My Worlds

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In the Vilamoura Marina there is no wind at all, but me and another 250 Optimist Worlds sailors are rigged and ready to go out. Meanwhile we chat and crack a few jokes.

It is during one of these waiting sessions that Marco Gradoni (at 12 years of age he is the youngest sailor from the Italian team, he would finish 4th overall) tells me that in one of the races he has noticed I don’t roll enough during my tacks. In Cape Town, I explain, it is always windy, and hardly ever do we need to roll as they do in Europe. I ask Marco to teach me to roll like he does, and he talks me through it. This is one of the many lessons I have learned from the Italians during the last Worlds.

I represented South Africa, but because I was the only one going from here, I was lucky enough to be “adopted” by the Italian Team, coached by Marcello Meringolo. A lot of this has to do with my uncle, a sailing journalist in Italy that knows pretty much everybody involved in Italian sailing. When he made a few calls to ask for advice because I was travelling to Worlds, Marcello had no half measures: I would be treated as the 6th sailing member of the Italian team. That’s how it started, my parents sent me to Italy to my grandparents, and they drove me to Portugal for the regatta.

To get to Vilamoura I flew to Rome first, where I met Alessandro Mei, the Italian Team Leader, at my grandparent’s house. My grandparents drove me to the regatta, it took 40 hours to get there: We took an overnight ferry, we had a minor breakdown, we almost got lost, but we got there. Alessandro helped my Grandparents on a lot of issues that you don’t know unless somebody from your team has been there before: logistics and technical mostly. Like SIM cards, hotels, meals, measurements, and many others. Alessandro has always been very kind and helpful to me. The Italians came with their Optimist association president too, Norberto Foletti, who was always encouraging with everybody and took us all out to dinner away from the resort, where the catering was not always that great.

The starts have been a huge difference and hurdle for me. At home we don’t have so many boats on the start line. Even our biggest fleet at Nationals does not come close to the amount of boats there were on one start in Vilamoura. The European sailors are used to having hundreds of boats at local regattas, so they were better prepared in that regard. With such tough competition it took me a few days just to learn to find a slot on the line. Marcello explained to me how to gain a front line spot in order not to remain covered. If you start in second lane, your race is lost from the beginning, at that level hardly anybody makes mistakes and you don’t catch them again. Without any international experience, that is unfortunatelly what happened to me at the biginning of the regatta, and my final result was at the very back of the fleet.

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I am not happy about my final placing, but I am happy that I went to find out what it is like to sail at the top level. Every day I tried to beat my previous day result, and tried to learn as much as possible. I totally missed my usual reference points, the people I normally sail against back home. Maybe, if we had gone as a team from South Africa, things could have been different, we would have pushed and helped each other. As it was, I was the only South African there and I spent the week trying to catch up with people that are on a different technical level, supported by a proper managerial structure. It also did not help that we raced the whole week in very light airs and ocean swell, whereas most of our training back home happens in stronger breeze and flat waters, no currents, no waves. In fact, when on the second last day the wind came in stronger than the usual 4 knots, and it built up to 8-10, that is when I had my best result. Who knows how it could have gone had we had more wind for the whole week?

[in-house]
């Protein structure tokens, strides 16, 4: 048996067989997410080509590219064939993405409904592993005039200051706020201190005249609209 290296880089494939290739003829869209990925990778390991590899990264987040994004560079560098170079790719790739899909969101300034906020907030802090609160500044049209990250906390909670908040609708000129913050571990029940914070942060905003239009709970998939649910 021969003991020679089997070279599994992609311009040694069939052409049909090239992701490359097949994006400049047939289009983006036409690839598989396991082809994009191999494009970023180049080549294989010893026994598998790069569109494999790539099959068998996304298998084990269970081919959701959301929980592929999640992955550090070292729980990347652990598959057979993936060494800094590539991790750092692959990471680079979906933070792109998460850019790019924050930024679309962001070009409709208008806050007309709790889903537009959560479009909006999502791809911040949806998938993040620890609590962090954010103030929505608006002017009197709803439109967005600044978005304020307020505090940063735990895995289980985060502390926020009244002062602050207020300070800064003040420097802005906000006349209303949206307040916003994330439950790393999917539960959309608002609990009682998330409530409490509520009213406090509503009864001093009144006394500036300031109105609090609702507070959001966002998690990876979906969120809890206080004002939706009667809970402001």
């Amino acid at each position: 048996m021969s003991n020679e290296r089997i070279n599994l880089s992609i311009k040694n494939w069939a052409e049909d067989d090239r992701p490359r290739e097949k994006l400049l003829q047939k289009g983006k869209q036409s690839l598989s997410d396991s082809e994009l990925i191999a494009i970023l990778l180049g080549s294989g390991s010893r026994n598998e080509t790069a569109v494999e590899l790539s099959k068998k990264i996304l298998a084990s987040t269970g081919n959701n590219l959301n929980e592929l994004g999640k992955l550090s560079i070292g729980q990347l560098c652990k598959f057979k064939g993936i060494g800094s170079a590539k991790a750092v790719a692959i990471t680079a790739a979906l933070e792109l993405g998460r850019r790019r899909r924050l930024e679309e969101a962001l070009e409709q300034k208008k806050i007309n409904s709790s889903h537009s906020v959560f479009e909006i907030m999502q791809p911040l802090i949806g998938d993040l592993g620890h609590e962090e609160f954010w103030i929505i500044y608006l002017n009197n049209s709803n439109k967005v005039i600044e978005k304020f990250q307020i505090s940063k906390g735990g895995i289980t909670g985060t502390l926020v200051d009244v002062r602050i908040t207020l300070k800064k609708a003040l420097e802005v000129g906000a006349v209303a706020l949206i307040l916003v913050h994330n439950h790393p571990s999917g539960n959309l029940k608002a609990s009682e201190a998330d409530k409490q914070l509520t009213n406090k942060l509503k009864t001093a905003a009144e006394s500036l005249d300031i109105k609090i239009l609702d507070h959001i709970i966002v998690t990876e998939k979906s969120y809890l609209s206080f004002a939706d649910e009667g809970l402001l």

I think I have learned more at this regatta than I would have learned in months of training here, and I made some new friends, especially the Italian Team, that took me in as one of theirs (I also came in handy for them with the English language when the protest forms had to be filled in). I was always with them: during briefings and debriefings on shore, I was at the Italian rubber duck inbetween races (which we shared with the Spanish team), we rigged and derigged together, we went to eat together and we spent together the time waiting for the wind to fill in.

As it turned out, the only Italian girl of the team happens to be the daughter of an old friend of my mother, the two of them having travelled together to (and competed against each other) several international regattas representing Italy in the Europe class. So, you see, history sort of repeats itself some 30 years later. I could not compete in the team racing, but I was happy to watch and support the Italian team that came in 3rd, behind Argentina and the winners USA. Afterwards we celebrated with a bottle of Champagne offered by the french measurer.

By then also my friends back home in SA were constantly demanding updates via Whatsapp because they were also supporting Italy. I had every member of the Italian squad sign the RSA flag that was flying at the back of the Italian duck for the whole week. As soon as I got home I put it up in my room to remind me of my Italian team mates and this wonderful experience.

Grazie Italia e forza azzurri

Alex Falcon – RSA 1432